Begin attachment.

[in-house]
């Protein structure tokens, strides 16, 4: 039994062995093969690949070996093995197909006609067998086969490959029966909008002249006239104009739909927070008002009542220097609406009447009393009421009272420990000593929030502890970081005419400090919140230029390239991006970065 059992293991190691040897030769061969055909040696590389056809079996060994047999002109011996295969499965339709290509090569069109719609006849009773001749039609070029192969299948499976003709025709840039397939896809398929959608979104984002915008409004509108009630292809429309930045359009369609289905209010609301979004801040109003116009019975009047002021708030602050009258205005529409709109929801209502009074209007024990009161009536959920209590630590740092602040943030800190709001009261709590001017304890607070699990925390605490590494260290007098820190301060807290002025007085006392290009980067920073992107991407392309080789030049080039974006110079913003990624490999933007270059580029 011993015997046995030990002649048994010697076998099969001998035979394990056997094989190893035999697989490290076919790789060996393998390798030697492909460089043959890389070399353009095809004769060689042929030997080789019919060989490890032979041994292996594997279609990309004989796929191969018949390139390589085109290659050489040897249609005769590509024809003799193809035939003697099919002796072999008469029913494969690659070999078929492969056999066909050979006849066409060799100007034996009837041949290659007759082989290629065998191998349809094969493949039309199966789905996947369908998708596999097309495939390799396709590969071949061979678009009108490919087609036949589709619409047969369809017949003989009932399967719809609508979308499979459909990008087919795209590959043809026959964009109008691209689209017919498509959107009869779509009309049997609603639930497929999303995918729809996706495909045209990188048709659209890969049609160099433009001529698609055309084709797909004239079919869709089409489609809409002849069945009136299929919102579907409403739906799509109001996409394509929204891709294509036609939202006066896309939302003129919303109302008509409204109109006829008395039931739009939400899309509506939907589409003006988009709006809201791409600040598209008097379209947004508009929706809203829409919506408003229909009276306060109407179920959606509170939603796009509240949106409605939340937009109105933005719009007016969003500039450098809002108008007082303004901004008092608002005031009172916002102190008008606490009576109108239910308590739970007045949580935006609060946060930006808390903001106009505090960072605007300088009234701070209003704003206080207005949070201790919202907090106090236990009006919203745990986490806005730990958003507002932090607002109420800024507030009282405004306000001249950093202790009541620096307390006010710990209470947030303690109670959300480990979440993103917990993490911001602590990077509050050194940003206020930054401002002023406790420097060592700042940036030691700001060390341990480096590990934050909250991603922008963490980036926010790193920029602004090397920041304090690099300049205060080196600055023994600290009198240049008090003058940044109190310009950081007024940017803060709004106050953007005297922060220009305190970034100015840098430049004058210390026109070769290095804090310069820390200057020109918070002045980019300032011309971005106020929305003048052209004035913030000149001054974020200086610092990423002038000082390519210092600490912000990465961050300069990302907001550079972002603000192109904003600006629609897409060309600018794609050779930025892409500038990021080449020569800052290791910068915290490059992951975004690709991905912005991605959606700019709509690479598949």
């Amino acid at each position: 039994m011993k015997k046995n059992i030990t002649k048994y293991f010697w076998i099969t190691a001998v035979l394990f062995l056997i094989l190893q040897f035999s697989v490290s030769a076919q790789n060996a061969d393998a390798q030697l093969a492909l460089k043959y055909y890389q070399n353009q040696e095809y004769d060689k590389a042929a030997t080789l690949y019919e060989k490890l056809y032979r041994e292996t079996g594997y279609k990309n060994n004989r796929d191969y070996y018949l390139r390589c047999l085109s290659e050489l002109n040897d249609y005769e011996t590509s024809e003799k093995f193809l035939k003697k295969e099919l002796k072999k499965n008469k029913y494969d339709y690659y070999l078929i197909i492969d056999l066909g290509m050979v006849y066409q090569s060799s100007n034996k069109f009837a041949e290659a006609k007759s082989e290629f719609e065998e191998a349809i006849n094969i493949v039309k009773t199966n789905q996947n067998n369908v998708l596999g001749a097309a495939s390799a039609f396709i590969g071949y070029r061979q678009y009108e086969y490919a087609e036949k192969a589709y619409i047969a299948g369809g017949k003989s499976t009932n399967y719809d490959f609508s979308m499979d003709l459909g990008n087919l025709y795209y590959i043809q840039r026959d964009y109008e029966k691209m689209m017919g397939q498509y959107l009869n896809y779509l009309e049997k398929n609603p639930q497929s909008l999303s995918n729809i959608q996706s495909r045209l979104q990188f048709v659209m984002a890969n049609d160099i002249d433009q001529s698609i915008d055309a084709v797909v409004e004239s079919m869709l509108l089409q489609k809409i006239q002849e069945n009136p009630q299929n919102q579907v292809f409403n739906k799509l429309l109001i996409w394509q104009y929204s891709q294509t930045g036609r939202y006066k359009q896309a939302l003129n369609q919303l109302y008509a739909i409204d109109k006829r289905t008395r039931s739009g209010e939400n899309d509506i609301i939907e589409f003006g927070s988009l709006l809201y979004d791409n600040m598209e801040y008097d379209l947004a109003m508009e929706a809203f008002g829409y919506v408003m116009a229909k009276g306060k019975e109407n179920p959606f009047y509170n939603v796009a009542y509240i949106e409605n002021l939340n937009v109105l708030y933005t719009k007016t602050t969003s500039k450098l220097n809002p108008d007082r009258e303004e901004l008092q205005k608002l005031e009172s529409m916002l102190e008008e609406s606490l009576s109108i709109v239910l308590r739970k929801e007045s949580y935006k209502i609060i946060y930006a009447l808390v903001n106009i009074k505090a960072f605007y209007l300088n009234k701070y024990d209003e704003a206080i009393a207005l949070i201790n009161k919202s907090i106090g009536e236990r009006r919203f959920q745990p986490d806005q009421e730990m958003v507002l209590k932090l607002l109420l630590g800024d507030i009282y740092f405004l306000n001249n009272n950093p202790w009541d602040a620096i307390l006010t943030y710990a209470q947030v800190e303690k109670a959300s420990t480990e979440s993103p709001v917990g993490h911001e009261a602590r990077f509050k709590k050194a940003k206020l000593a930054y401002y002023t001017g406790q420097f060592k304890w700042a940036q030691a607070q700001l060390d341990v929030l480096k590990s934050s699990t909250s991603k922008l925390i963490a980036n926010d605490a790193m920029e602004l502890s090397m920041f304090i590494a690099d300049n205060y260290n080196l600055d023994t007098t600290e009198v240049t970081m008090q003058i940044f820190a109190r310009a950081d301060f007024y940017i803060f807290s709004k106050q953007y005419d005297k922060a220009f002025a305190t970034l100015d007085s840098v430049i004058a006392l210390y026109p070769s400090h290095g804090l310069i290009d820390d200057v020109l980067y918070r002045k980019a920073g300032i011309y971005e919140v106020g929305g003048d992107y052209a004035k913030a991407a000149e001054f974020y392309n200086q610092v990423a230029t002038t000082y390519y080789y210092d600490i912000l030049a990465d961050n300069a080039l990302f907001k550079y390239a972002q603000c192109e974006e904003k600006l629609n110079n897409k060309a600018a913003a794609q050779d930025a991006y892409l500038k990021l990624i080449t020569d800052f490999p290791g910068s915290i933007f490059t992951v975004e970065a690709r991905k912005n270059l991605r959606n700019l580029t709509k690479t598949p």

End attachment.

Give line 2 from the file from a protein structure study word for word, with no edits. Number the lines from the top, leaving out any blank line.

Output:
């Protein structure tokens, strides 16, 4: 039994062995093969690949070996093995197909006609067998086969490959029966909008002249006239104009739909927070008002009542220097609406009447009393009421009272420990000593929030502890970081005419400090919140230029390239991006970065 059992293991190691040897030769061969055909040696590389056809079996060994047999002109011996295969499965339709290509090569069109719609006849009773001749039609070029192969299948499976003709025709840039397939896809398929959608979104984002915008409004509108009630292809429309930045359009369609289905209010609301979004801040109003116009019975009047002021708030602050009258205005529409709109929801209502009074209007024990009161009536959920209590630590740092602040943030800190709001009261709590001017304890607070699990925390605490590494260290007098820190301060807290002025007085006392290009980067920073992107991407392309080789030049080039974006110079913003990624490999933007270059580029 011993015997046995030990002649048994010697076998099969001998035979394990056997094989190893035999697989490290076919790789060996393998390798030697492909460089043959890389070399353009095809004769060689042929030997080789019919060989490890032979041994292996594997279609990309004989796929191969018949390139390589085109290659050489040897249609005769590509024809003799193809035939003697099919002796072999008469029913494969690659070999078929492969056999066909050979006849066409060799100007034996009837041949290659007759082989290629065998191998349809094969493949039309199966789905996947369908998708596999097309495939390799396709590969071949061979678009009108490919087609036949589709619409047969369809017949003989009932399967719809609508979308499979459909990008087919795209590959043809026959964009109008691209689209017919498509959107009869779509009309049997609603639930497929999303995918729809996706495909045209990188048709659209890969049609160099433009001529698609055309084709797909004239079919869709089409489609809409002849069945009136299929919102579907409403739906799509109001996409394509929204891709294509036609939202006066896309939302003129919303109302008509409204109109006829008395039931739009939400899309509506939907589409003006988009709006809201791409600040598209008097379209947004508009929706809203829409919506408003229909009276306060109407179920959606509170939603796009509240949106409605939340937009109105933005719009007016969003500039450098809002108008007082303004901004008092608002005031009172916002102190008008606490009576109108239910308590739970007045949580935006609060946060930006808390903001106009505090960072605007300088009234701070209003704003206080207005949070201790919202907090106090236990009006919203745990986490806005730990958003507002932090607002109420800024507030009282405004306000001249950093202790009541620096307390006010710990209470947030303690109670959300480990979440993103917990993490911001602590990077509050050194940003206020930054401002002023406790420097060592700042940036030691700001060390341990480096590990934050909250991603922008963490980036926010790193920029602004090397920041304090690099300049205060080196600055023994600290009198240049008090003058940044109190310009950081007024940017803060709004106050953007005297922060220009305190970034100015840098430049004058210390026109070769290095804090310069820390200057020109918070002045980019300032011309971005106020929305003048052209004035913030000149001054974020200086610092990423002038000082390519210092600490912000990465961050300069990302907001550079972002603000192109904003600006629609897409060309600018794609050779930025892409500038990021080449020569800052290791910068915290490059992951975004690709991905912005991605959606700019709509690479598949």